IT’S no big secret that being alone is a lot different than being in the company of other people.
And while being married to a long-haul flight attendant certainly does have its perks (staff travel and loads of friends who possess the uncanny ability to leap-frog long early-morning queues at nightclubs) there is a flipside. Long and lonely days, sometimes weeks, of apart-time.
I don’t know about you, but alone time makes me go a bit loopy.
For some, time with oneself (not a euphemism!) can be soul enriching: the perfect opportunity to catch up on neglected errands and get ones backyard in order, so to speak. However, this time for me has always proven as a chance to untidy said backyard, only to madly restore it to its former glory in the dying hours before her return.
Recently, I have become increasingly aware of how long stretches of alone time can adversely affect my thinking and behaviour.
Take right now, for example. She’s been gone nearly two hours and already dilemmas are starting to present themselves. From out of nowhere, problems are appearing.
Finish this column or do the dishes?
In my mind — reality, perhaps? — the saucepan and the cheese grater are mocking me: ‘You won’t clean us. We can sit filthy for days when she’s gone before you lift a finger. You’ll start on us and then find something else to do. Half-done, Crossley!’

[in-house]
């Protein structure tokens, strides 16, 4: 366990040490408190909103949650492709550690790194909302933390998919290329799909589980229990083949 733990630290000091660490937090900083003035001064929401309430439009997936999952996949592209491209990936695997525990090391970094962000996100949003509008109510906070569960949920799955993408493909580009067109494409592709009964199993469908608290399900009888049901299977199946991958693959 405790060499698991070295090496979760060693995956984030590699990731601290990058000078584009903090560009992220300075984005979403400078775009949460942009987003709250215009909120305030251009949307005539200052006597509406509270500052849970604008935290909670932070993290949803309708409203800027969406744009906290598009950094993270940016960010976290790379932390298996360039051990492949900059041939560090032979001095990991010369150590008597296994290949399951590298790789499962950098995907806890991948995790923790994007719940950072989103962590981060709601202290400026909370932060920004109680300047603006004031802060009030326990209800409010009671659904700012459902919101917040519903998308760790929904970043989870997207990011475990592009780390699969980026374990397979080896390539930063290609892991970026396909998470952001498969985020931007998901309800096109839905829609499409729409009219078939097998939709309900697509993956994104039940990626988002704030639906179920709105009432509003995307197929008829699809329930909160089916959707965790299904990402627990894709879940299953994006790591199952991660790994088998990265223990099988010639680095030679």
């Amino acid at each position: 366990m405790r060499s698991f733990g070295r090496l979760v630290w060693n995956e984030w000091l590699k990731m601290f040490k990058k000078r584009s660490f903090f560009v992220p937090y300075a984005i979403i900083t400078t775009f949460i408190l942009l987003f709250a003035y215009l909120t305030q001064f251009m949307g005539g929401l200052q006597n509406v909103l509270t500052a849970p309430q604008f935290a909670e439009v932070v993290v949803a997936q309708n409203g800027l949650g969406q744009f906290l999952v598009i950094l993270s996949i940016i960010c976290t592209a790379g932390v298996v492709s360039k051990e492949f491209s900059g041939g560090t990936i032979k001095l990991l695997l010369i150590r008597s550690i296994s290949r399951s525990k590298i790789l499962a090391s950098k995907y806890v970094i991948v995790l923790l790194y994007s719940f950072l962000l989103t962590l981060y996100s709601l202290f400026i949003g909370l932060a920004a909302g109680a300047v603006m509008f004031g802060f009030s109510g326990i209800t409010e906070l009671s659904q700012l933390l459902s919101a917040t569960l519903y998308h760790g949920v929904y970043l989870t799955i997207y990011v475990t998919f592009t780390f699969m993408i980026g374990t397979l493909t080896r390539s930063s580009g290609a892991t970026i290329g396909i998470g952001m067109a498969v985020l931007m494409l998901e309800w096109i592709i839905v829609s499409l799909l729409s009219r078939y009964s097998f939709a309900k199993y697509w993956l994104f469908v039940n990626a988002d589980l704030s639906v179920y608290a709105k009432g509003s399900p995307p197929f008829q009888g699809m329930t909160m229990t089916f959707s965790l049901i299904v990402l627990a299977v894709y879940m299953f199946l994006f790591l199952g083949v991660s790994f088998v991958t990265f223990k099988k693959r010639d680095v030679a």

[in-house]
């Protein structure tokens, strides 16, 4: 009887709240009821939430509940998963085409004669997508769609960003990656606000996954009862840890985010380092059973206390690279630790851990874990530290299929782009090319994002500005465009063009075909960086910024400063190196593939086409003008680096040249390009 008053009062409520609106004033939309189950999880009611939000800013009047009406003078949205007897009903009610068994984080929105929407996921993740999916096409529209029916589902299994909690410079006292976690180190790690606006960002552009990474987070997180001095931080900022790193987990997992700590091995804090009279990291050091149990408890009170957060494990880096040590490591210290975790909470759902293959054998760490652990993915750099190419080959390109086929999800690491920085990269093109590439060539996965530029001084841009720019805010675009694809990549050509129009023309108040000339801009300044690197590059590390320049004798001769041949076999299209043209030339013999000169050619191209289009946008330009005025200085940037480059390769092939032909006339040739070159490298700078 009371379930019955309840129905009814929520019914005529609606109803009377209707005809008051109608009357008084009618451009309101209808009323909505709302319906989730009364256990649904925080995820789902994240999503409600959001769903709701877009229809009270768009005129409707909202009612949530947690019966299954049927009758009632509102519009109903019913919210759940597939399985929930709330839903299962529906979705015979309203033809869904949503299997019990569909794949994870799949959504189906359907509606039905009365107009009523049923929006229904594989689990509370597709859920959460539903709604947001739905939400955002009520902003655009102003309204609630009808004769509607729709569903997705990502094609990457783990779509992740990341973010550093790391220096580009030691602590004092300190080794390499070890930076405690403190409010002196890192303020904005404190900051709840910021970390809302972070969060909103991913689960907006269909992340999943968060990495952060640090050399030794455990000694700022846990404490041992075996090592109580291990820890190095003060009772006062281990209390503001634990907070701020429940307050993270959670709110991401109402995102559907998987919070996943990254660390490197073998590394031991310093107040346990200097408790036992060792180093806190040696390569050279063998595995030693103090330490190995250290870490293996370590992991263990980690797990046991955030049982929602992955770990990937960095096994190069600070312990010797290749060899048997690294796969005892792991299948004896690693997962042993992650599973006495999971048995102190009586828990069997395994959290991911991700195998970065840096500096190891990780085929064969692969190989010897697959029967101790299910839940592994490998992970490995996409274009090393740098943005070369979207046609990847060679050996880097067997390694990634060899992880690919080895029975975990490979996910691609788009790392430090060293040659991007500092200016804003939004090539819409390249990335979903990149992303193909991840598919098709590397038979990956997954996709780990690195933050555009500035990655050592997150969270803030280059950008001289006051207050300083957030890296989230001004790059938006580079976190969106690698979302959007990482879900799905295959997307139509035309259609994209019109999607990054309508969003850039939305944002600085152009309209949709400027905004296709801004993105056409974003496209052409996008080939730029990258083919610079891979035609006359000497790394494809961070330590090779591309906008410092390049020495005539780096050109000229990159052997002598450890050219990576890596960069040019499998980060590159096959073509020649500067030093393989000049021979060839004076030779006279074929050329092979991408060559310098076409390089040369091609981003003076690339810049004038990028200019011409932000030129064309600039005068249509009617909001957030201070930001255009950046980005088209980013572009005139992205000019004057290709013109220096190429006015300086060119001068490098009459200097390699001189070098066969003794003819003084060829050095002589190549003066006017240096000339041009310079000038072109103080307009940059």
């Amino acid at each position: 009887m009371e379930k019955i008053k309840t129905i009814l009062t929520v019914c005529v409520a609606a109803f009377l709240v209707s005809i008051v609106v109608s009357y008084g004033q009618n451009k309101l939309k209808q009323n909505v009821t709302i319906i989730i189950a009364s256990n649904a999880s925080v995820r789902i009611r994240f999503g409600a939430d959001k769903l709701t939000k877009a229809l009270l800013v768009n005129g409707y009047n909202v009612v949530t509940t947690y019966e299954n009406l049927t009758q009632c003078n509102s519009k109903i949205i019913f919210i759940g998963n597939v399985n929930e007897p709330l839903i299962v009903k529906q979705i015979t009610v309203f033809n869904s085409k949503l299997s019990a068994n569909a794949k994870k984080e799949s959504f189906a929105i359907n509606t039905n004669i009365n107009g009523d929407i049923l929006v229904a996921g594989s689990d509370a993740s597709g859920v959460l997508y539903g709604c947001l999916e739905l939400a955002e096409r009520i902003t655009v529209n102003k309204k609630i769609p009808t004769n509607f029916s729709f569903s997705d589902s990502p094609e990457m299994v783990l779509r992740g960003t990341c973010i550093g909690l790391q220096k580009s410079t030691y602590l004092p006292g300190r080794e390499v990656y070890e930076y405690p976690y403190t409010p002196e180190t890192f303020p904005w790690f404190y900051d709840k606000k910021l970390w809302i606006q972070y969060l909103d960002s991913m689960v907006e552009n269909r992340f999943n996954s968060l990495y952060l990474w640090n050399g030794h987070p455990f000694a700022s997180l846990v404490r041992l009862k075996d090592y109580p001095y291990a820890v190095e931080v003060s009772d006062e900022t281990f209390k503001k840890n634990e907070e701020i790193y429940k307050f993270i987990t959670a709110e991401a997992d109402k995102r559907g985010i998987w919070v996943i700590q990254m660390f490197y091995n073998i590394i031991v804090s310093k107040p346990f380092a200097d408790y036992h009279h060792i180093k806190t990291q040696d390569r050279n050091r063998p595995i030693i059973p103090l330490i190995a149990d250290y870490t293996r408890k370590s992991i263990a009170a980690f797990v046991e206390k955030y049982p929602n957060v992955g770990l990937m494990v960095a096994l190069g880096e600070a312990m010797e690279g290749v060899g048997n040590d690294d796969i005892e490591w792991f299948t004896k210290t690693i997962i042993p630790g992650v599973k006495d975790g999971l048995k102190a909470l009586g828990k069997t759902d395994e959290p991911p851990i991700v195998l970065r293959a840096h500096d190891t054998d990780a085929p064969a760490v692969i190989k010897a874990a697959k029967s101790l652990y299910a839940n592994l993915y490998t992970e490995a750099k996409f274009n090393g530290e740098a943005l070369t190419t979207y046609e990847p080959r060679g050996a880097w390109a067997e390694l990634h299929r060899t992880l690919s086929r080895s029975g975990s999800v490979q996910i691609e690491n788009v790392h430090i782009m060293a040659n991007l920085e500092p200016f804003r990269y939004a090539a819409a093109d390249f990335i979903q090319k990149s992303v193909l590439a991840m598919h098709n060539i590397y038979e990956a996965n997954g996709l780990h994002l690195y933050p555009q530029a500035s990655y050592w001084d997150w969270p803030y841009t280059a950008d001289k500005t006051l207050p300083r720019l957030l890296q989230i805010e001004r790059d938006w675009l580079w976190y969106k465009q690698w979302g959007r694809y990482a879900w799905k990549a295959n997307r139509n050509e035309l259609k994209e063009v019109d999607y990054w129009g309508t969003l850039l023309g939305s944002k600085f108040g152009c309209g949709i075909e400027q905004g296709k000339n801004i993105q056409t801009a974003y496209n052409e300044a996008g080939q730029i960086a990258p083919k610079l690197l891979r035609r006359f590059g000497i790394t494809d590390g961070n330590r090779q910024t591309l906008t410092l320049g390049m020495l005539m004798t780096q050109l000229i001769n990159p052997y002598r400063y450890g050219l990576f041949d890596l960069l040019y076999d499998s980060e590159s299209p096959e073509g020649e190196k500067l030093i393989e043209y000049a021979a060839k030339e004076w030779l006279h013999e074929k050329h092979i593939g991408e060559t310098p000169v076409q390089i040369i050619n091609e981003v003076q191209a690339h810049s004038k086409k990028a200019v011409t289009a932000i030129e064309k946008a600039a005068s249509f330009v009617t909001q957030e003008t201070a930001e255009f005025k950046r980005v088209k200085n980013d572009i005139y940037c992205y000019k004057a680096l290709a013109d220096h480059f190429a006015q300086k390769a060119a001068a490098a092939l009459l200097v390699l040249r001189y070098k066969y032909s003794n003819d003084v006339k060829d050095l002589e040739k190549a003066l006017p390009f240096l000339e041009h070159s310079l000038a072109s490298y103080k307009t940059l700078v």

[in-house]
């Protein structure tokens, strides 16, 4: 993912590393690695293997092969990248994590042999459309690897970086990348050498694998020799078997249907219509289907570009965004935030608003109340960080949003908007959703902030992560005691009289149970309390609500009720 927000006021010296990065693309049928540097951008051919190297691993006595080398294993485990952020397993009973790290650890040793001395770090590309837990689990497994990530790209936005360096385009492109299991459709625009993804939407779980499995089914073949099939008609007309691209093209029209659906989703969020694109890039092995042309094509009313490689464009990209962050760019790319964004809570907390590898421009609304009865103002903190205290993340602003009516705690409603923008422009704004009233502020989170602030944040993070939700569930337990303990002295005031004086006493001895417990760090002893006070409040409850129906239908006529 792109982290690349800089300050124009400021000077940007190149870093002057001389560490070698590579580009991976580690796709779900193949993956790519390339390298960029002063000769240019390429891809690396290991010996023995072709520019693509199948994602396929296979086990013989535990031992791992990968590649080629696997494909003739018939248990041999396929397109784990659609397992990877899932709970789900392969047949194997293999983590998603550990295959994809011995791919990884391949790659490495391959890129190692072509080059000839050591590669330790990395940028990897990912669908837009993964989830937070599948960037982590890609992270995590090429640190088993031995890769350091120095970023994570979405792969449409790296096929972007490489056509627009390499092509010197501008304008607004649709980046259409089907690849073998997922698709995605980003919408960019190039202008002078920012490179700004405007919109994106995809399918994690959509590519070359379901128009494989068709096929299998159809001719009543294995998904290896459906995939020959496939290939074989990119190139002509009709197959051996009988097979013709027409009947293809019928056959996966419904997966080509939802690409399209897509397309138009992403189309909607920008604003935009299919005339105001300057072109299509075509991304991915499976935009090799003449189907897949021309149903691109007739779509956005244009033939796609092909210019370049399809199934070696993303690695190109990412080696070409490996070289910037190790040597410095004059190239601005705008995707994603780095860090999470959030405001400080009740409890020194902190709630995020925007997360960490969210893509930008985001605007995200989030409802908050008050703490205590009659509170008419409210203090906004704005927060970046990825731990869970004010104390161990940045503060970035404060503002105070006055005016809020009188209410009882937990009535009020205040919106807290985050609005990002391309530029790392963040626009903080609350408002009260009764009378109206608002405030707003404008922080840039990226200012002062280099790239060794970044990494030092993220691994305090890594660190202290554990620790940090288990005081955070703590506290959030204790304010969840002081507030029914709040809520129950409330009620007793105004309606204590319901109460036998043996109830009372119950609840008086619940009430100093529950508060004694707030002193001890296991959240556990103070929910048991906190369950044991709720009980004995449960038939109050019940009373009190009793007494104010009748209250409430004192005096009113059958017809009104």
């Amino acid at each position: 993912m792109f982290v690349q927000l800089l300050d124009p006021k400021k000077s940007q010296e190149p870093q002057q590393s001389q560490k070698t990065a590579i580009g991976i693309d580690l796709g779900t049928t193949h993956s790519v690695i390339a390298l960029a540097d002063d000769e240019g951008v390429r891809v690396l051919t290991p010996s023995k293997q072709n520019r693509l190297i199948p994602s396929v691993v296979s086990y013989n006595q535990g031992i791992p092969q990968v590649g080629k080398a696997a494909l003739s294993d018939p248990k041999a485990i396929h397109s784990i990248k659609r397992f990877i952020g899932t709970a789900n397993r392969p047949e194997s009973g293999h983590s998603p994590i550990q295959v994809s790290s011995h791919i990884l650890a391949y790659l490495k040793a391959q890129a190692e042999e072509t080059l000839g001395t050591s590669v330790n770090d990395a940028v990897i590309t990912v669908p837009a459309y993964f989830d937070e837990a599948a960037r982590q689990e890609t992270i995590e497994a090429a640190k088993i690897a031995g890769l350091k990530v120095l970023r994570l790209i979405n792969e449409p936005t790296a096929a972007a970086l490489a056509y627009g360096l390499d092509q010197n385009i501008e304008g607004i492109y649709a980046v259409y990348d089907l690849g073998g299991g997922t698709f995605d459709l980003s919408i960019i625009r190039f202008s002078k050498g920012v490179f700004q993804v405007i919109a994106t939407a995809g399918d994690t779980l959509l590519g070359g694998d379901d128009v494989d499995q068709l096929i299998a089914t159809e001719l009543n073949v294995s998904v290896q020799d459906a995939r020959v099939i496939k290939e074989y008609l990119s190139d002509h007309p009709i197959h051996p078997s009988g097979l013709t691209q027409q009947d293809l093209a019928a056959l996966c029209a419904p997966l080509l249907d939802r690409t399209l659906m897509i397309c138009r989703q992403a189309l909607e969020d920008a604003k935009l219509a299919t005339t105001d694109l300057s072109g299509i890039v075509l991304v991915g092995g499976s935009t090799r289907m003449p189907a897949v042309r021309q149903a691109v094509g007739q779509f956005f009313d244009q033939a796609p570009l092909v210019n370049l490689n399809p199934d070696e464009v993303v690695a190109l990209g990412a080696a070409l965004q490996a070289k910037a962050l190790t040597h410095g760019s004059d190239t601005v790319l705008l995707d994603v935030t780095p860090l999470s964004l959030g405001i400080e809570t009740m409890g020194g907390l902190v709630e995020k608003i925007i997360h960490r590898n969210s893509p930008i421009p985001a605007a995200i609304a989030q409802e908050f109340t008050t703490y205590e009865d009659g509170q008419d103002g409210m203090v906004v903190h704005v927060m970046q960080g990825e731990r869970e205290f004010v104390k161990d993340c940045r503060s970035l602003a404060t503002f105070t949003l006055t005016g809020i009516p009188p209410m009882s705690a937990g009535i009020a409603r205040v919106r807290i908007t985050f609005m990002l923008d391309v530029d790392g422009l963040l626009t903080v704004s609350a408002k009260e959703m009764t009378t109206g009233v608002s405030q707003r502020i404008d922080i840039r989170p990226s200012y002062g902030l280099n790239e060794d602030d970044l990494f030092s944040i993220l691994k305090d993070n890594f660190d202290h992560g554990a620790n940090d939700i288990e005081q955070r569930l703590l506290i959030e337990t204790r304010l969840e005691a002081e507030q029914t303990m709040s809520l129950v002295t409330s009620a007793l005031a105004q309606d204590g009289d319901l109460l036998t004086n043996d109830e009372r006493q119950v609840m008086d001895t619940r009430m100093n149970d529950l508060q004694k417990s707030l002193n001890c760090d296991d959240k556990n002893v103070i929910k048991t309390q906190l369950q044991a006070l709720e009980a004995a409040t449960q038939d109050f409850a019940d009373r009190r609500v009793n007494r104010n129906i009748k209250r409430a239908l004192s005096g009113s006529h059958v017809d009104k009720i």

They’re right. An all-too familiar story.
Would things be different if she were here? Probably not. I mean, of course they would! What am I thinking?! (You see, loss of focus, it’s happening already…).
There are just so many things inside my apartment that compete for my attention — and most of them get it, too.
Right now, Birmingham and Chelsea are playing in the FA Cup; there’s a pile of Year 10 exercise books that need marking (just realised how weird that’d read if I wasn’t a teacher); and there’s the bloody dishes. Oh, and this column too (but this is procrastination disguised as keeping my ‘one-day-I’ll-be-a-writer’ dream alive).
There’s a young chap on the TV show Skins who makes his decisions by rolling a die: roll a two and he’ll punch the next person who walks through the door, roll a six and he’ll streak naked across the sports field.
I’m not so bold. I’m more practical. But I’m also spontaneous. These quirks combine to manifest themselves into some amusing mannerisms and thought processes, I’ve been told. Right now: I’m thirsty and, come to think of it, a bit hungry. So, I’ll solve this by making a cup of tea. Back in two shakes.
While at the sink I glanced down at the sad-looking, neglected saucepans peering sheepishly from the sink. I half-filled the sink only to be distracted by the half-finished column (this one).
Only to realise it was now complete. Better finish those dishes!
What does alone time do to you? Comment below: